PORTLAND, Ore. (AP) _ In the 25 years since he won the Heisman Trophy, Terry Baker has spent most of his time reading legal briefs instead of defenses.
The Oregon State quarterback-turned-lawyer sees the legal profession as the field on which many overdue changes in collegiate athletics may come about.
″We’re going to have to come to grips with the fact that the colleges are really running a big business,″ the 46-year-old Baker said. ″It could all come to a head in the court system.″
Baker compares the National Football League Players Association free-agency lawsuit against the league with the plight of college athletes, who lose a year’s eligibility when they change schools.
″The same principle is involved,″ Baker said. ″Why can’t they (college athletes) change if they want to switch majors?″
In 1962, Baker was the first college athlete on the West Coast to be voted the nation’s best college football player. He led Oregon State to a 9-2 record and then a 6-0 Liberty Bowl victory over Villanova. He scored the game’s only touchdown on a 99-yard run.
With football season over, he started at guard for the Oregon State basketball team, which went 22-9 and advanced to the NCAA Final Four.
He was voted Sportsman of the Year by Sports Illustrated magazine, which called him a ″James Bond in shoulder pads.″
Baker was as successful in the classroom as on the playing field, parlaying his studies in mechanical engineering into a post-graduate scholarship from the National Football Foundation and Hall of Fame.
Baker won the Heisman despite playing in Corvallis, far from the nation’s media capitals. He thinks another player from such a town could win the Heisman someday, but it will take an effort similar to that expended for him in 1962. ″A lot of credit has to go to (Coach) Tommy Prothro and Johnny Eggers,″ then Oregon State sports information director, Baker says.
″I think Tommy liked having a star. He liked the big time and having an All-America would bring glamour to the program. You had to run a little bit of a campaign and then you had to have the luck of the draw.″
He says there was a time when he tired of being known as a former Heisman Trophy winner. But now, he adds, ″I’m old enough now that it’s flattering for someone to know that I even played.″
Baker’s Heisman Trophy sits in a display case at Oregon State. His law office lacks the trappings of a former Heisman winner.
″Call it a personality quirk,″ he said.
He does follow, with considerable agony, an Oregon State football program that shows only 30 victories in the last 15 years.
″I would never have believed the bottom would have fallen out like it has,″ he said. ″Oregon State is just going to have to try harder. If Oregon can do it, there’s no reason Oregon State can’t.″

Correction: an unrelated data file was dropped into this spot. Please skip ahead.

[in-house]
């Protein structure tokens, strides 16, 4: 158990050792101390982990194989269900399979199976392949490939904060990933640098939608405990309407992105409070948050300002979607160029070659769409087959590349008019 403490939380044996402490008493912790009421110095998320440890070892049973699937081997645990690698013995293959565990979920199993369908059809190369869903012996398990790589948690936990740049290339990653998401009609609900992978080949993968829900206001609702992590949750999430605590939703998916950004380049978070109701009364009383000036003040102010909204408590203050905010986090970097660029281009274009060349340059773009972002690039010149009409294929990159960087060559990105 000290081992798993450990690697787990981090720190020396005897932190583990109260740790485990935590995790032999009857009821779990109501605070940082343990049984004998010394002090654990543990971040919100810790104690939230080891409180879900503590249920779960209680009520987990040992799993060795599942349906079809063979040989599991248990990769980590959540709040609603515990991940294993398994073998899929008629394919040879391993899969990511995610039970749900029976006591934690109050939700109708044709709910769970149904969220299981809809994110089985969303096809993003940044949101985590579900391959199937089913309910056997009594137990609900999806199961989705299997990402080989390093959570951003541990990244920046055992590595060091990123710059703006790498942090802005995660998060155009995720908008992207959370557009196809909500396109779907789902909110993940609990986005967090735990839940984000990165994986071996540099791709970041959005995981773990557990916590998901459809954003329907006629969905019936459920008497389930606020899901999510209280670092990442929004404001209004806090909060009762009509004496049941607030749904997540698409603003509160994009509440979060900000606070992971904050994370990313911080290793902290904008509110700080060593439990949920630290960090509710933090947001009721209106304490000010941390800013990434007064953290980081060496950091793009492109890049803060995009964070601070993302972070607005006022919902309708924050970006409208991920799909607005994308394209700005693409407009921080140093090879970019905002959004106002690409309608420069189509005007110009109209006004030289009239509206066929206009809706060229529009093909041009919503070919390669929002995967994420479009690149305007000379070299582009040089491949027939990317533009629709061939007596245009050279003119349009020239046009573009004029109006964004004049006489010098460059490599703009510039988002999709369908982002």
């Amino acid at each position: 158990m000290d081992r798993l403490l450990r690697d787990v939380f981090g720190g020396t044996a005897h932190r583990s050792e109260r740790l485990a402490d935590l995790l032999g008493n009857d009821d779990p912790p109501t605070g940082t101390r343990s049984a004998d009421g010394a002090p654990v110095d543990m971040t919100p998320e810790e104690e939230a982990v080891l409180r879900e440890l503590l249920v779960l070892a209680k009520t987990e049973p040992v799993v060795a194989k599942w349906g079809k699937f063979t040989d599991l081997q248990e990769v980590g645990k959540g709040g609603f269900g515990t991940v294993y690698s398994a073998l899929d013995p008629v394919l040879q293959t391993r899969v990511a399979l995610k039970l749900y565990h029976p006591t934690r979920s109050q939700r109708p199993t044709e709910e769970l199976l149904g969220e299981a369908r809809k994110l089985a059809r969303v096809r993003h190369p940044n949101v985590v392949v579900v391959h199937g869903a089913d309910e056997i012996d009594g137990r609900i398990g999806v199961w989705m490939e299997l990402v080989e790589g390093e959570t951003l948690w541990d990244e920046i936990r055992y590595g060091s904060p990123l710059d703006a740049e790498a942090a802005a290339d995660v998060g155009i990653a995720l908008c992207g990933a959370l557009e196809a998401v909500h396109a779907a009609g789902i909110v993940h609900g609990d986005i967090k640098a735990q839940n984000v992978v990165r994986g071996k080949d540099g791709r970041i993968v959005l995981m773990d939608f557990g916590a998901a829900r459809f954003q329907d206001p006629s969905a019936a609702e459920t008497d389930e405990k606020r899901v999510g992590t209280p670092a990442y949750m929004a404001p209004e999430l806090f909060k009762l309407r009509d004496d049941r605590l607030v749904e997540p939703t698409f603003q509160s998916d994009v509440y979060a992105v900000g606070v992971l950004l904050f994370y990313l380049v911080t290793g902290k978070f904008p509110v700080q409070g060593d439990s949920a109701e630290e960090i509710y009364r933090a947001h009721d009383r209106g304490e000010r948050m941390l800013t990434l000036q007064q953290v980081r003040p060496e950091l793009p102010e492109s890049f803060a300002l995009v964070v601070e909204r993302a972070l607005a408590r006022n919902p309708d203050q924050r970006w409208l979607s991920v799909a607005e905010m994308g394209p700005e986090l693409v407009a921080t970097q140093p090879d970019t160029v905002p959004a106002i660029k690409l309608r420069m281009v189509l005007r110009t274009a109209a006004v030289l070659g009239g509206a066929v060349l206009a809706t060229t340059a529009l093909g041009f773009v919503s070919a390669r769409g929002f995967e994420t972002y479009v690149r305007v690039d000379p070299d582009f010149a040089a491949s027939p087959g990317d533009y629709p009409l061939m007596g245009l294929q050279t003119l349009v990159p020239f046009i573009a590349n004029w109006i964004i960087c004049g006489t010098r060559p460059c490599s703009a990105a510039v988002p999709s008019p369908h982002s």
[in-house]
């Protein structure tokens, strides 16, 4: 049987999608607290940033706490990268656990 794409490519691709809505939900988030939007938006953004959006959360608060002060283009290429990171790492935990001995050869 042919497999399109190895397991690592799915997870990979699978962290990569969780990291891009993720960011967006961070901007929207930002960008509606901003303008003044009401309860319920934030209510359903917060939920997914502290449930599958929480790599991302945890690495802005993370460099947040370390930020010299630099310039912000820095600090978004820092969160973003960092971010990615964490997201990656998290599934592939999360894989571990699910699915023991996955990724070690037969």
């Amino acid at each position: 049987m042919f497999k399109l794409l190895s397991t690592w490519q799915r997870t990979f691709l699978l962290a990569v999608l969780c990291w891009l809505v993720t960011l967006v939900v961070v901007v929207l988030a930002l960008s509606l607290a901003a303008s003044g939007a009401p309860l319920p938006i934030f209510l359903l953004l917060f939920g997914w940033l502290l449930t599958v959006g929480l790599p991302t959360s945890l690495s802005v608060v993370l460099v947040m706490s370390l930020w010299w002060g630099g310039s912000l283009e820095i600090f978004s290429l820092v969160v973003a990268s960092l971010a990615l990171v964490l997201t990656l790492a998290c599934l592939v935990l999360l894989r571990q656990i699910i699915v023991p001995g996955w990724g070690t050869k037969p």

Baker was selected by the Los Angeles Rams in the first round of the 1963 player draft, thus beginning three years of limited playing time.
″I wasn’t a dropback passer in college,″ Baker said. ″I came into an era when everyone wanted a quarterback who stayed in the pocket.″
He was thrust into the Rams’ starting lineup on opening day 1963, one season after winning the Heisman. He was naturally expected to be an instant star.
″I was thrown in too quick, starting the first league game as a rookie,″ Baker said.
When it became apparent that his college skills did not translate well to the professional game, Baker sat on the bench. But he didn’t waste his time. He studied law at Southern Cal at night during the season and full time in the off-season.
In 1965, he was involved in a brief, failed experiment to convert him into a running back. In 1966, he played with the Edmonton Eskimos of the Canadian Football League.
By that time, he knew his days in football were numbered. That’s why, when offered a contract with the Eskimos in 1967, he turned it down in order to stay in Oregon to study for the bar examination.
″They lost their first exhibition game something like 40-0 and they called me up and offered to set up something where I could play and come down to study,″ Baker said.
No, thanks, Baker said, and football was suddenly in the past.
″Everybody would have liked to continue being a star or an MVP, but there was never any question that my pro football career was going to end someday,″ he said. ″Maybe it would be different if you’d played 10 years.″
He says he is not haunted by his lack of success as a pro. In fact, the lessons of sports have helped him in law and life.
″Whenever someone is under stress, it reveals character. I think sports in general can build character - it’s competitive in nature - and competition tends to bring out the best in people.
″It teaches you to accept failure and come back again.″
Can Baker analyze how he accomplished so much in 1962?
″Not really,″ he admitted. ″You just get on that treadmill and you don’t have time to think about it.″
The achievements of that year make him think of the late Andy Warhol’s definition of fame.
″Those things happen once in a lifetime,″ Baker said. ″That was my 15 minutes.″
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